When I arrived, the website was much worse than now. There was no explanation to international students about how we can change personal information. And most of things were in Korean. But now, I think it is much better to use. Luckily, I only have to use particular parts already translated in English. So, I don’t feel much difficulty to use the website.
4-3. In case of undergraduate students, they have their own community like facebook groups or group chat to share the information. Are there any communities for international students or graduate students?
There is one community for international students in facebook and kakao talk. Usually people post some information but I quit facebook so I don’t know exactly about that.
4-4. What are the benefits you got from DGIST?
I think the main benefits are scholarship and health insurance. And the Korean class also can be the benefit. Although many international students don’t want to take the Korean course because of lack of time, I think Korean class has to be incentivized for DGIST to become a bilingual campus. But the classes have only 2 levels which are too basic for me. I talked many times to the international affair team that to make a bilingual campus, making international students speak Korean is also necessary, not only making Koreans speak English. So, I think school has to provide more various levels and high-quality classes.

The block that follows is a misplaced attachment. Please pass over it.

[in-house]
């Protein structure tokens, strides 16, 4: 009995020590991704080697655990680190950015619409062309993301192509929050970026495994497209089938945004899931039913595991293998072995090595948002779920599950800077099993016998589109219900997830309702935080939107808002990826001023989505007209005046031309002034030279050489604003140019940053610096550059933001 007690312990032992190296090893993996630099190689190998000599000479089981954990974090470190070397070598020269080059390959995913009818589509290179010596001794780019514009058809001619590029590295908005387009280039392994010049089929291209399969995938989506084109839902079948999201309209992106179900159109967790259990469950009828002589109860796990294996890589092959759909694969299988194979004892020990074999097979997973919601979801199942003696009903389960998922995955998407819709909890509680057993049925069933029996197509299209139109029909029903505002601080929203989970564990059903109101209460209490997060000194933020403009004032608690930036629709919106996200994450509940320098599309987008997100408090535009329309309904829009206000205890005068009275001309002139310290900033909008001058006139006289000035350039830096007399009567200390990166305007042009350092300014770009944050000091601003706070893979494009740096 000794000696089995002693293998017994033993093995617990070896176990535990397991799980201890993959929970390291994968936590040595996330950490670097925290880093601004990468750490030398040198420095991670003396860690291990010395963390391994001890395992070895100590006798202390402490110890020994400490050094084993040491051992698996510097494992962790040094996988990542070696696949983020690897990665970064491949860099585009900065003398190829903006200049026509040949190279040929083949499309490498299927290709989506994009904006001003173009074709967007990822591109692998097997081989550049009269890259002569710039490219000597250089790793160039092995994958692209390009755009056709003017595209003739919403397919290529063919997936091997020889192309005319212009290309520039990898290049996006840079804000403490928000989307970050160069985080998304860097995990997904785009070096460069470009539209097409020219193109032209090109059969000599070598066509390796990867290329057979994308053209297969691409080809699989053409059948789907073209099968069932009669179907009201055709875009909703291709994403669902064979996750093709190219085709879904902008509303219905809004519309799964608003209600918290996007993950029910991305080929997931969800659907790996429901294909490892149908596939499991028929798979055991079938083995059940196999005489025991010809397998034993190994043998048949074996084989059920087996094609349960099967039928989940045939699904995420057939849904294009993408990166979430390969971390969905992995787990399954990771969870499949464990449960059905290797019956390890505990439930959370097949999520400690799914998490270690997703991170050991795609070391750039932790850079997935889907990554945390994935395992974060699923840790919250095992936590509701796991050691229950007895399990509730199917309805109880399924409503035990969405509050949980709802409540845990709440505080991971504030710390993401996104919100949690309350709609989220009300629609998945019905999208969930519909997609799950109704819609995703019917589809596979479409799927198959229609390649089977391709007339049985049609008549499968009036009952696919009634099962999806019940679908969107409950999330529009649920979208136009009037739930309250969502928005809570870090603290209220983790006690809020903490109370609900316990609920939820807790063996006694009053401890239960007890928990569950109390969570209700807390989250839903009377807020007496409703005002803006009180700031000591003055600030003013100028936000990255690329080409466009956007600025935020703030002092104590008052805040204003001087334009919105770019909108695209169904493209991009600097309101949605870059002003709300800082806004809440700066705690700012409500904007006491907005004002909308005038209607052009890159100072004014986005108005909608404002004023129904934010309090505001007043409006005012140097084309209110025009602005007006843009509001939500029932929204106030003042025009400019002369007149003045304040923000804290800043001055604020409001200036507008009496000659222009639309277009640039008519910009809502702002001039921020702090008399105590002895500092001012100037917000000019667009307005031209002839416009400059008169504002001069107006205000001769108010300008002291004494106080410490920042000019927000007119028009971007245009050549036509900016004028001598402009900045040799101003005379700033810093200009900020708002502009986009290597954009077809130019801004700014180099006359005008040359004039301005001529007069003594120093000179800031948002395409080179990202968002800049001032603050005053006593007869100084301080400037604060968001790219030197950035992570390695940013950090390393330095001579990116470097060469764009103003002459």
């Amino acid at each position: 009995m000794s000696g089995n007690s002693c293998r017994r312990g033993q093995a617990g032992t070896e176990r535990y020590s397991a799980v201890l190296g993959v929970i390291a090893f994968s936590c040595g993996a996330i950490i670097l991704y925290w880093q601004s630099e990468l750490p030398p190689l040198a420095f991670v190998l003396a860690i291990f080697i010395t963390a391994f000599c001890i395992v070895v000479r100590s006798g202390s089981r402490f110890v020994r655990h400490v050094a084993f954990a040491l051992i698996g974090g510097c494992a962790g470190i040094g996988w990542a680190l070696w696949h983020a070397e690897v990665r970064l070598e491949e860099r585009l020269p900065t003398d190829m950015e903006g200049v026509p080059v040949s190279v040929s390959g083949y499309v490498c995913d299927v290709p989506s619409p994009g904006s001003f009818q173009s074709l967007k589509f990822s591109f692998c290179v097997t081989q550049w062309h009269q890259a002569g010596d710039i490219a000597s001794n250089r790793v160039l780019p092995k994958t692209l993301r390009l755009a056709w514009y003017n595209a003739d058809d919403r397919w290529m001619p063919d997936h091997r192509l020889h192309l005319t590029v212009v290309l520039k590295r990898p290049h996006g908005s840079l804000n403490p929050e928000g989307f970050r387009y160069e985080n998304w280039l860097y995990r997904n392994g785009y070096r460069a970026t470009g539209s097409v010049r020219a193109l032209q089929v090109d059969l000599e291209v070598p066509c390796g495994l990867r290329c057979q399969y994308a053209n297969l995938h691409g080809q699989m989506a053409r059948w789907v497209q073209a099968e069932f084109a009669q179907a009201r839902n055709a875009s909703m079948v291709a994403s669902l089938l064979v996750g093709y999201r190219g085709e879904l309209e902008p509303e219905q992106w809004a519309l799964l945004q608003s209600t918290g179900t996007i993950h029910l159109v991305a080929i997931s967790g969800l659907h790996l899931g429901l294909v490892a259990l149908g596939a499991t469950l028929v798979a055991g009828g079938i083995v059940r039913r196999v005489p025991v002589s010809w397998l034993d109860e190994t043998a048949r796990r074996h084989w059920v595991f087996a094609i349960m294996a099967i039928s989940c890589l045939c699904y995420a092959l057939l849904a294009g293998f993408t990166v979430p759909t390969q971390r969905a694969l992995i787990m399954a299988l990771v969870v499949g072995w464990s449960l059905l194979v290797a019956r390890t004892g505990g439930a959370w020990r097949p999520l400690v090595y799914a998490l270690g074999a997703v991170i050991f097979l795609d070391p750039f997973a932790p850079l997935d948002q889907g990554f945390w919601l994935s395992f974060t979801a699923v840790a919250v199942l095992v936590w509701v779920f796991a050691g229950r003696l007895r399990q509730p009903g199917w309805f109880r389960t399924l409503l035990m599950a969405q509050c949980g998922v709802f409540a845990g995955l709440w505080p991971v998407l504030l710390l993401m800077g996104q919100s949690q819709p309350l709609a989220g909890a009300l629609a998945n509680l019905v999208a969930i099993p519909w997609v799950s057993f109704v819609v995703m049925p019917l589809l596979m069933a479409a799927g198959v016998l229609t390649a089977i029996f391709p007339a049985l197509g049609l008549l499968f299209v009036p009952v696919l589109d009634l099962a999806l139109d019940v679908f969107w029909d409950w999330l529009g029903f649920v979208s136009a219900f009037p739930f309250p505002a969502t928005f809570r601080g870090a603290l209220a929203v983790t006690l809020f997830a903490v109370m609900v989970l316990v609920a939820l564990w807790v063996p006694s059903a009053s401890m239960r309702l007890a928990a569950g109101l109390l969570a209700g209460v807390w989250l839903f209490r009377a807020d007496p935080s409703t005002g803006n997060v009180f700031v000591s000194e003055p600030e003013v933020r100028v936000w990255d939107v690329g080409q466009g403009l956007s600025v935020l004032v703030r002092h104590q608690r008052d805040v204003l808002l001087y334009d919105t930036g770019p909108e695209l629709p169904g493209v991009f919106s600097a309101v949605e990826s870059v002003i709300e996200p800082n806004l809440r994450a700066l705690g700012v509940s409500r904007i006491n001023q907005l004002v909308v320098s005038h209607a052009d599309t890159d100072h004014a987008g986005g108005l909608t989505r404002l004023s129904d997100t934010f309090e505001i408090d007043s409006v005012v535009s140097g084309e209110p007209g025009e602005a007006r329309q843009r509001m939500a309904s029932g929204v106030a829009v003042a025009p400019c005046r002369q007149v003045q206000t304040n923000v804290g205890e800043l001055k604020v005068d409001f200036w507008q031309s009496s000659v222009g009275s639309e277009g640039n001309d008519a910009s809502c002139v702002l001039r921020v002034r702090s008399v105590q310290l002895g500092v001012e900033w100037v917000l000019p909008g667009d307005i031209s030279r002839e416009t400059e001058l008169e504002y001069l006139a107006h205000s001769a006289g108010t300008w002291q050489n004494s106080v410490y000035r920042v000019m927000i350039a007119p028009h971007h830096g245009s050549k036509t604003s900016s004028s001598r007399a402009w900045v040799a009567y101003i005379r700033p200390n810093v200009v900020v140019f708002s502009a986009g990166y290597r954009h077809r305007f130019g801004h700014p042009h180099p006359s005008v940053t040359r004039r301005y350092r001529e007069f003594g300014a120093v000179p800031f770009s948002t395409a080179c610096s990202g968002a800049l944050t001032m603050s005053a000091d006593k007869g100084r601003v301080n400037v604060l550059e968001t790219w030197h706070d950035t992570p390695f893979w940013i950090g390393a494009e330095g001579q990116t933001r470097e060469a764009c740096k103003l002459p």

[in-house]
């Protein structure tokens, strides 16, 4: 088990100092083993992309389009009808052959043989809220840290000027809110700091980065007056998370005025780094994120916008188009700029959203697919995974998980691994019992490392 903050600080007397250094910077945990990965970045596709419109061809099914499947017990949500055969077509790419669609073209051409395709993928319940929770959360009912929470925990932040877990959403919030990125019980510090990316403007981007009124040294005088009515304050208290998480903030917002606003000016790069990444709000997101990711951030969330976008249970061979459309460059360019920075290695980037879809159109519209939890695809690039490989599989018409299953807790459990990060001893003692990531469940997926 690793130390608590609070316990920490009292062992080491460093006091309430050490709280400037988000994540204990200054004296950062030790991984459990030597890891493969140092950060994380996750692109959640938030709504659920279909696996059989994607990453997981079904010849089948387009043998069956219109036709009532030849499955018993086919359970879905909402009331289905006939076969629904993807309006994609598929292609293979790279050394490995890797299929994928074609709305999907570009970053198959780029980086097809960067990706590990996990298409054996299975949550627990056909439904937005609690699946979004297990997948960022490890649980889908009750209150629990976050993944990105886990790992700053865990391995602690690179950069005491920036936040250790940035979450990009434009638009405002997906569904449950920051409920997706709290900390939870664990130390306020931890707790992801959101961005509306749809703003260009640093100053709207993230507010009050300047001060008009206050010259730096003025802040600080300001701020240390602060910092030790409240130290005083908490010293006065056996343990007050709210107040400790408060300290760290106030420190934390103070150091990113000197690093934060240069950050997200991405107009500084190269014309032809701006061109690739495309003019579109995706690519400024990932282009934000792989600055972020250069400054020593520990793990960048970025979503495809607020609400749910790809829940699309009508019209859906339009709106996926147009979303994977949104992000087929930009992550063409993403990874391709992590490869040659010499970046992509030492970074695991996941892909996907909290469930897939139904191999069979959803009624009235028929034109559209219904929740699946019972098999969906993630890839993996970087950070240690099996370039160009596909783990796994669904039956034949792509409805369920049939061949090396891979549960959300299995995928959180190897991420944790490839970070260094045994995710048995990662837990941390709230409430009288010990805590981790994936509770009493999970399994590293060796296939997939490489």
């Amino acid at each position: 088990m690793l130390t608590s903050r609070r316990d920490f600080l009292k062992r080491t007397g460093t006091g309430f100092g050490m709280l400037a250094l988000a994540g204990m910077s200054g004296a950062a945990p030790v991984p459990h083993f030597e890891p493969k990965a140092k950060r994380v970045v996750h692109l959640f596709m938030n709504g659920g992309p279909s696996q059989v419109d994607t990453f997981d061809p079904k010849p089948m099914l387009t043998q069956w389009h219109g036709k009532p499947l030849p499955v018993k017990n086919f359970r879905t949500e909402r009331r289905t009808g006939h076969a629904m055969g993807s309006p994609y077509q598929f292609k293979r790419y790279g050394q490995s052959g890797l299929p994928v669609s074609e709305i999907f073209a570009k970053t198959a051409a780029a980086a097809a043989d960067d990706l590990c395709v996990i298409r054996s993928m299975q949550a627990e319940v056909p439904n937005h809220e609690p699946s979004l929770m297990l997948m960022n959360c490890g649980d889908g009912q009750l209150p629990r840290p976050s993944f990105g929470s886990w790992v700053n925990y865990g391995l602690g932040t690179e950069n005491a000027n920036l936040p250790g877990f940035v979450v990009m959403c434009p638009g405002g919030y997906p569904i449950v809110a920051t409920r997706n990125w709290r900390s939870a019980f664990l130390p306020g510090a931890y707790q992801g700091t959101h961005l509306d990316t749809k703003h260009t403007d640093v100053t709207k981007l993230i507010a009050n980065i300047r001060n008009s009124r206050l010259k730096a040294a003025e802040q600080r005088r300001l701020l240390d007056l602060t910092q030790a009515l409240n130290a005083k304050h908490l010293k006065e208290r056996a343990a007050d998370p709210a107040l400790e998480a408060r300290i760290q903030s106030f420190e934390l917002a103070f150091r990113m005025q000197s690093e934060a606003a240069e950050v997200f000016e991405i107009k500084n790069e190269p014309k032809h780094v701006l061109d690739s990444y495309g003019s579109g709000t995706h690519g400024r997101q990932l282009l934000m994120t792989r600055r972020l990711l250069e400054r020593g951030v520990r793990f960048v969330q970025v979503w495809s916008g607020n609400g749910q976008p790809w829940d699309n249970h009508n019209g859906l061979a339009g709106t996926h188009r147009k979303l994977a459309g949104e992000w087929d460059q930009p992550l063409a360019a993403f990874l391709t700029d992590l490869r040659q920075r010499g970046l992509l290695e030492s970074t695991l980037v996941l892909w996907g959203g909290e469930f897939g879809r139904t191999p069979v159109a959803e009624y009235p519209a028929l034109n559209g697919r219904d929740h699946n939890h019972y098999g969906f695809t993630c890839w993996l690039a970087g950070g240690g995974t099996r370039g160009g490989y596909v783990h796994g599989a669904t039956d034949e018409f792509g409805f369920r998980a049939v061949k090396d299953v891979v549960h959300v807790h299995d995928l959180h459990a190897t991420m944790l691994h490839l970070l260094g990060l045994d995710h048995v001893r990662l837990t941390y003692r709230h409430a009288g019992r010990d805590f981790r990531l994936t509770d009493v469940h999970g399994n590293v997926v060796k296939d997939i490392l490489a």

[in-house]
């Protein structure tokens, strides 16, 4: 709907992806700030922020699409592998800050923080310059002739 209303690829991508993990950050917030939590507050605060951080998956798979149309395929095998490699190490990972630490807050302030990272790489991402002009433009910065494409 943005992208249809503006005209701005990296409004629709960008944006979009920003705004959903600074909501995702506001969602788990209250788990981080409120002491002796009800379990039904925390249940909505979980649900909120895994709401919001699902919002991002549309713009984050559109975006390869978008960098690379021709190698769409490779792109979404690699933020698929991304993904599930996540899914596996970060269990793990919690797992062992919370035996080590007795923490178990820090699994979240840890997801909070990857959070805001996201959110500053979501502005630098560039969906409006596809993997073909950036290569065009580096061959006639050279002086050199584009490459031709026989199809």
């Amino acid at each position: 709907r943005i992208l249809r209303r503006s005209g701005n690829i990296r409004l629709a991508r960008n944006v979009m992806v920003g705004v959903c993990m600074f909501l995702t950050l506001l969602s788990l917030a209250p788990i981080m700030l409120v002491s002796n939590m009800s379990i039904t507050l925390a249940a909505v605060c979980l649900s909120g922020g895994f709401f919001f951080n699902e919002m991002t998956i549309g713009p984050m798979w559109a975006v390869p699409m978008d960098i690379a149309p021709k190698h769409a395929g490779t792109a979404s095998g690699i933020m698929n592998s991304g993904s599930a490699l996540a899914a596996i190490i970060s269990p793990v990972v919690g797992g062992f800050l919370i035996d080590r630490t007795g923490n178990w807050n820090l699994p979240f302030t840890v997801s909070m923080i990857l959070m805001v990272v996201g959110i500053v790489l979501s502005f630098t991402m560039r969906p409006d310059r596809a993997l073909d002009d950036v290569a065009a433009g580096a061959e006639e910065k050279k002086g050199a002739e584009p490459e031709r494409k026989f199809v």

5. What made you come to DGIST? Is there any motivation that made you choice the lab you are in?
First, DGIST is a new education and research institute that has great facilities and a lot of funding. In the lab, I can use really good equipment and study with excellent professors and students. Second, most of the universities required Korean fluency. But DGIST didn’t need it because DGIST advertise itself as bilingual campus. At last, I wanted to be involved in part of the people who make DGIST better. Still, DGIST needs more effort to improve communication between international students and Korean people and to become really ‘bilingual.’
From the reporter
This interview has its purpose on revealing various problems that most international students have and improving interaction between international students and other DGIST members.
Reporter Seoyoung Jun firstname.lastname@example.org
Reporter Tae Seong Lyu email@example.com